“I didn’t feel like I was living my purpose,” said Pritchard.
So Pritchard found the confidence to talk to Seguin and now it’s a love she shares with her four-year-old daughter, who sometimes hangs around Hub City while her mother is coaching in the ring.
“As a mother, having a job that I love where my daughter is always welcomed is a dream job,” said Pritchard. “It’s a secure feeling because I’m able to do what I need to do, and at the same time I’m a mother. It shows a good example to my child of what I do for work.”
“She’s four-years-old but she’s very proud of me.. We have busy schedules but if my daughter isn’t with me, she’s with her father. We are very happy that our daughter loves the boxing club.”
Seguin takes pride in knowing she has established a safe space for Abigail’s daughter to come and hang out while she is at work.
“She likes to draw rainbows,” said Seguin, of Pritchard’s daughter.” “So we have felt markers because she likes them better than the pencil.
“Times are changing and we have to adapt. Sometimes she can’t get the daycare that she needs for six o’clock. It’s okay that her daughter is in the gym and it’s okay that she’s a working mom.”
Seguin believes having a female coaching voice is “extremely important” and she has seen the positive impacts of Pritchard first-hand, which she is especially thankful for.
“I definitely see more young ladies that are training now and for me to be able to coach them, I can tell that they’re comfortable,” said Pritchard. “They like to see that ‘Hey, there’s a woman coach and she’s really good. I could be like that.’ I love to see that.”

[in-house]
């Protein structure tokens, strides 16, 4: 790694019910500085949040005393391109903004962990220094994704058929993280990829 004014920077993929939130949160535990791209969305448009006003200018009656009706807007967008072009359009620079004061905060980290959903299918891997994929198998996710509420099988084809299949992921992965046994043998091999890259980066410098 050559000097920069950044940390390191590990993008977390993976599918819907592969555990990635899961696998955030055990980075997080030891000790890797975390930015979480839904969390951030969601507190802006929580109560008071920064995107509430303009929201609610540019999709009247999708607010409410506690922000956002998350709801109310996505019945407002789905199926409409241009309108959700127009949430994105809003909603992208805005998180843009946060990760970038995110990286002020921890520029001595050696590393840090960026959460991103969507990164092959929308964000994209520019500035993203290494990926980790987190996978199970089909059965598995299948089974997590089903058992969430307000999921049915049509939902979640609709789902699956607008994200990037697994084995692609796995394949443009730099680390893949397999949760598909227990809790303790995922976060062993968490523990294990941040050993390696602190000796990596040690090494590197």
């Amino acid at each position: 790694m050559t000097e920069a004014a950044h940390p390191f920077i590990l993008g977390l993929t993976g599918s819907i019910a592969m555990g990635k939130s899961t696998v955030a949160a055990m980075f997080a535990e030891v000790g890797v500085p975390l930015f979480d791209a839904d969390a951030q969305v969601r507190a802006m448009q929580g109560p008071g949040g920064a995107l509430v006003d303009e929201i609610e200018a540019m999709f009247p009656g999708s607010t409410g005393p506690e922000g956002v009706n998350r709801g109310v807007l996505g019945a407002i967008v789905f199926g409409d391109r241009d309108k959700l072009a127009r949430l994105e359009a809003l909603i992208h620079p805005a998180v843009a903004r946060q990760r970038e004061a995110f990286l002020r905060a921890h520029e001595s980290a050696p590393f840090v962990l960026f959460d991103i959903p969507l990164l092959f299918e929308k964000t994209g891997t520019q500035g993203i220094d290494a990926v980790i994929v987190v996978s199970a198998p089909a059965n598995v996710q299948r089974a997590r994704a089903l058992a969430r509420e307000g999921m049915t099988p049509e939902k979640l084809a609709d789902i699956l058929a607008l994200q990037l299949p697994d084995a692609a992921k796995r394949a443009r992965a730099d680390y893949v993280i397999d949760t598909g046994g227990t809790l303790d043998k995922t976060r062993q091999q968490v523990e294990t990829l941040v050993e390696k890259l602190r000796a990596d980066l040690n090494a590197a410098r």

Since stepping back into coaching, Pritchard has been completing National Coaching Certification Program (NCCP) modules through the Saskatchewan Coaching Academy offered by the Coaches Association of Saskatchewan. Module topics range from managing sport programs to prevention and rehabilitation of injuries, practice planning and more. The fees for the modules and Academy are covered for Pritchard by the Indigenous Coaches and Officials Program.
“She’s gained some knowledge that she’s pretty stoked about,” said Seguin. “Being able to implement the learning that she’s received into the club is something that is extremely motivating for her. I am more than willing to give her that opportunity to implement that new knowledge.”
All signs point to Pritchard just getting started within the world of boxing. And while the newly-minted coach is currently more focused on that side of the sport at the moment, that doesn’t mean she’s done with competing either. She hopes to get back in the ring when restrictions permit to start adding a few more fights to her name.
As for coaching, Pritchard has lofty goals. She aspires to one day being in the corner for a fighter at an Olympic Games, training champions and using coaching as an outlet to travel the world.
Wherever Pritchard’s path leads her, it’s clear she’s got a forever fan in Seguin.
“I’m so proud of her.”